Friendship: In a Time of Loneliness

Updated: Feb 17


"I’ll Be There For You..."

Maybe you’re too young to have been a part of the Friends generation. Or maybe you’re young enough to have enjoyed its revival. There’s a reason why friendships are central themes in our visual storytelling. Though much of our societal narrative focuses on the importance of romantic relationships and creating a nuclear family, friendships are not just nice to have---they are a necessity.

Day after day, clients come in and tell me a host of issues that they face. Top of the list time after time is loneliness. Weird, right? The correlation between our “connectedness” through social media and feelings of loneliness has been discussed ad-nauseum, but for each of us, this feeling can seem unique, isolating, like we’re the only ones who feel this way. It’s especially easy to think this is the case when we see otherwise in posts of get-togethers where people are having a great time, presumably without us.

Take a moment and do a quick inventory. How often in a week would you say that you feel lonely? How many friends can you say that you have? Of those friends, how many do you feel very close to? If you have friends, and ones that you are close to, you are very fortunate, indeed. Making and keeping friends as an adult is a challenge all its own. When you’re a kid, you become friends with the kids of your friend's parents, then whoever is in your class. In high school, maybe you make friends with people in an extra-curricular activity. If you go to college, maybe you get along with your roommate or people in your field of study. As the scope widens, your exposure to the same people day in and day out decreases, making it harder to build friendships. Friendships in childhood are ones born often of proximity and convenience. When we become adults and our proximity and convenience are limited, so too are our opportunities to build friendships, particularly deep ones. What makes this sting the most is when people believe that 1) something is wrong with them that they don’t make friends as easy as they used to now that they are older, falsely believing that there is something inherently wrong with them, or 2) friendships are nicer to have, but not as important as other things, such as a thriving career or family.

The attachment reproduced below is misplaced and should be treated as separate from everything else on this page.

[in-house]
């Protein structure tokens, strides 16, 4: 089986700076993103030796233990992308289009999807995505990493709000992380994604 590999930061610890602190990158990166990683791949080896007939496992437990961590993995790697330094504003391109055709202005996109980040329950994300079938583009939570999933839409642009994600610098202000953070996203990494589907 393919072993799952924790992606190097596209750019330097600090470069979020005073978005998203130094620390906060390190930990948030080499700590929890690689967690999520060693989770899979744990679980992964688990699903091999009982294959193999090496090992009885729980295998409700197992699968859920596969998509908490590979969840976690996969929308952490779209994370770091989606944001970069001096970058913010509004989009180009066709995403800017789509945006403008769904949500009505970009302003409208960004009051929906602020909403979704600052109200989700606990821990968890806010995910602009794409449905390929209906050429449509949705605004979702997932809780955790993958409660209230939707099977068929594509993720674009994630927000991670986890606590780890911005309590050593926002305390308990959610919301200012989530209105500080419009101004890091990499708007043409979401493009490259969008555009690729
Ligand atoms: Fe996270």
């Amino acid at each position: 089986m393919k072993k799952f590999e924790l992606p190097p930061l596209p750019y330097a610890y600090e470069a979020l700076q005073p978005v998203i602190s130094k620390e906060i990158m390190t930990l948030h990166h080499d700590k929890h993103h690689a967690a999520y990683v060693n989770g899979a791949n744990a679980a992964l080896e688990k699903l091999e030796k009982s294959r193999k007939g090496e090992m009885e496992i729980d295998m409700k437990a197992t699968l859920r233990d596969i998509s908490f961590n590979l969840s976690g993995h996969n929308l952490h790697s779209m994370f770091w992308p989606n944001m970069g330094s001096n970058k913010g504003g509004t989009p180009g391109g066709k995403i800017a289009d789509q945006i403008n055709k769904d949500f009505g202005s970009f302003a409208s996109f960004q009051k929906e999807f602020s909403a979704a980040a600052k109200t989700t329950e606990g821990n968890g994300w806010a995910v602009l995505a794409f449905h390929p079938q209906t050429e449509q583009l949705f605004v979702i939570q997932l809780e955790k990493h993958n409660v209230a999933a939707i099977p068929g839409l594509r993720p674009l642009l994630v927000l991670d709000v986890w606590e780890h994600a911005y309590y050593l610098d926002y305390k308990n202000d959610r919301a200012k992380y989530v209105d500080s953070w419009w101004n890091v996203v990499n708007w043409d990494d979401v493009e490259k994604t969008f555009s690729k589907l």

As a Couples Specialist, many couples mistakenly and tacitly think that once they choose to spend the rest of their lives with each other, that each other should be enough. Not only is that too much pressure to put on one person but having good friendships feeds and benefits the marriage/romantic relationship. These beliefs are dangerous and here’s why. What we know about people are the most successful in life, the people that thrive---have good physical and mental health, fair stability in housing and finances, etc.---are the ones that are interdependent. This runs counterculture to the notion that we must be independent, take care of ourselves, figure it all out on our own. We hear about the risks of codependency and over-correct, landing us in a ditch on the other side---hyper-independence. If you’re looking to make friends, but having a hard time knowing where to start, begin with the list below.

Get Active

Whatever it is that you have been thinking about learning more about or that sounds fun, now’s the time to try it out. Whether it’s axe-throwing, woodworking, cooking classes, nature school, D&D, softball, you name it---run full force towards something fun and you’ll likely find other people there that, wouldn’t you know it, have some similar interests.


During the times when I had the least resources, like no time, money, energy, or even means of transportation, I would host brunch at my house. Was it perfect? By no means. It was cheap stuff I got at Aldi (iykyk), some mimosas, and coffee. Yoga pants and messy buns. Kids or no kids, whatever worked for you. Very low-key. If I had even an inkling that I wanted to get to know someone better, I would invite them. I made it a regular thing, so it eventually became an event we all looked forward to. As my network of friends grew, I loved getting to connect other people to one another as well.

Be picky

There are different kinds of friends and different seasons of friendships. Some people you shop with or craft with. Some people are in your life for a brief season and others never leave. The hard part is going into each relationship not knowing which it’ll be on the front end and accepting the friendship as it unfolds. When you find the friends that accept you unconditionally, friends that make you feel seen and heard, friends that show up---hold on to those. If there are friends that you have to edit yourself to be around, friends that make you feel worse after being with them, you need to critically reconsider whether their season in your life is coming to a close.


If and when you find those friends that I mentioned above—the really wonderful ones, invest in them. Investing in friendships is just like investing in anything else. It requires your time, money, and energy. Have difficult conversations with your friends. Be vulnerable with them and show up authentically. Prioritize them—not above everything else, always, but make sure they are on the list. Keep showing up. We know that if we want to succeed in our careers, feel good in our health, enjoy a fulfilling marriage we must invest in those and friendships are no different. Invest now and reap the dividends in a myriad other areas of your life.


Suggested Reading:

Big Friendship: How We Keep Each Other Close

by Aminatou Sow and Ann Friedman


If you're struggling, seek help. Sharp Wellness offers individual, couples, family, and group therapy to help support you and help you live your best life. Contact us now.

Rachel Innerarity, MA LPC

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